Let the vegetables cool on the sheet briefly then arrange them on a serving platter. Scrape up the crispy bits of crumbs and cheese and crumble them over the florets.
Serve warm or room temperature, with sliced lemon. Eat them by squeezing a few drops onto a floret and pop it in your mouth.
Chunky Apple-Apricot Bread Pudding
Serves 6 to 8
1 tablespoon soft butter
1 cup plus 2 tablespoons sugar
½ teaspoon ground cinnamon
6 large eggs
1 cup heavy cream
1 cup milk
¼ teaspoon kosher salt
½ teaspoon vanilla extract
Finely grated zest of 1 lemon (about 2 teaspoons)
3 cups day-old hearty white bread, crusts removed, cut in ½ -inch cubes
1 ½ pounds firm baking apples, peeled, cored, and cut into ½ -inch chunks (see head note to preceding Baked Apples recipe for good apples to use)
6 tablespoons apricot preserves
½ cup coarsely chopped toasted walnuts
You will need A 2-quart(11-by-7- inch) rectangular baking dish, or an oval gratin dish of
similar size; a flexible, sturdy wire whisk; a roasting pan large enough to hold the baking dish.
Arrange a rack in the middle of the oven and heat to 350o. Coat the bottom and sides of the baking dish with the softened butter. Sprinkle 3 tablespoons of the sugar on the buttered surfaces; tilt and shake the pan so it’s sugared. Stir together ¼ cup of the sugar with the cinnamon. For the custard:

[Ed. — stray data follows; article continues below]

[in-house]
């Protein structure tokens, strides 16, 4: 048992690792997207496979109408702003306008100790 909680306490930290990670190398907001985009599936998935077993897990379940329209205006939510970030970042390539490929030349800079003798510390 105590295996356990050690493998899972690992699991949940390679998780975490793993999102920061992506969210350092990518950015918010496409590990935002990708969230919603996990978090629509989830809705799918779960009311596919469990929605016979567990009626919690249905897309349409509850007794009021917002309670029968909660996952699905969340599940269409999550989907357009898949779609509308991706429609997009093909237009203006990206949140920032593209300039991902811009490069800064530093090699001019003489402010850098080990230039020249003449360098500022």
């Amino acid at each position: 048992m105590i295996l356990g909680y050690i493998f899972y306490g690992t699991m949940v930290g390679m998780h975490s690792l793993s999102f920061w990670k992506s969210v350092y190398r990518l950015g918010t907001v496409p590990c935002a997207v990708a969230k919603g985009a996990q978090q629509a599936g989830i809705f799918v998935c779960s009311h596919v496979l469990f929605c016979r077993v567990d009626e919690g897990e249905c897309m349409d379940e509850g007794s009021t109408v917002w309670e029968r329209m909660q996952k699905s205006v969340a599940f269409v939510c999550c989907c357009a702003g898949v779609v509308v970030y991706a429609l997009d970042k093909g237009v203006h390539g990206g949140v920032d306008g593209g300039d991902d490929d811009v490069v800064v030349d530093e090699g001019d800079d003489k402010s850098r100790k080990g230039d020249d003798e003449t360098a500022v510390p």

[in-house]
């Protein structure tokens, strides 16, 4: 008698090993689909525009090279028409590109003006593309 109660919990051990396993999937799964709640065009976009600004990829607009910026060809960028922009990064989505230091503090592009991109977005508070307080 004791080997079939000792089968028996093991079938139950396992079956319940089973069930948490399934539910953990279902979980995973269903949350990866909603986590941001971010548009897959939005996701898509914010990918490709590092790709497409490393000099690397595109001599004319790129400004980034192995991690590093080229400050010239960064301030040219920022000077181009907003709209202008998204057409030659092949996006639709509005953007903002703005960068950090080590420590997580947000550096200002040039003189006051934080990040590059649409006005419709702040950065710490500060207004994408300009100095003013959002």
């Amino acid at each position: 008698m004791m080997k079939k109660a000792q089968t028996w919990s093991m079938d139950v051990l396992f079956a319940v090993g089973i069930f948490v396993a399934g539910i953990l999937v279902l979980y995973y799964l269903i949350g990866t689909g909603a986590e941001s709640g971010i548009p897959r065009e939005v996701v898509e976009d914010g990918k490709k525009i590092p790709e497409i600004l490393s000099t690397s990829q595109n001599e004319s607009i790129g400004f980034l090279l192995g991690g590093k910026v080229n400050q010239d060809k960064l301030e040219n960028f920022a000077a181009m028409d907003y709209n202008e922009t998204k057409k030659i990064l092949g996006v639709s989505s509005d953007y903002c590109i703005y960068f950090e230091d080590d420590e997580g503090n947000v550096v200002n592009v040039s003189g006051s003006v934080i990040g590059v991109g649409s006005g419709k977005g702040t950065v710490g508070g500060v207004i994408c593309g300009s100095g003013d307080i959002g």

Whisk the eggs in a large bowl until thoroughly blended. Gradually pour in the cream, milk, and all the remaining sugar, whisking steadily to incorporate them, then whisk in the salt, vanilla, and lemon zest. Fold the bread cubes into the custard, pushing them down so they’re all submerged, and stir in the apple chunks.
Spoon the pudding into the baking dish, spread everything out to fill the dish in an even layer, and smooth the top. Drop teaspoonfuls of the apricot preserves on the pudding, distributing it all evenly, then scatter the chopped walnuts on top. Finally, sprinkle the cinnamon sugar over the pudding. Put the pudding dish inside the roasting pan, and set the big pan in the oven.
Carefully pour hot (not boiling) water into the roasting pan, enough to come halfway up the sides of the baking dish—don’t splash the pudding! Bake the pudding for an hour and 20 minutes, or until the top is golden brown and crusty and the custard is set: a knife blade inserted into the custard should come out clean.
Carefully lift the roasting pan from the oven to a solid surface. Leave the pudding dish in the water bath to cool very gradually, but not too much— take it out of the water and serve the pudding family-style while it is still warm.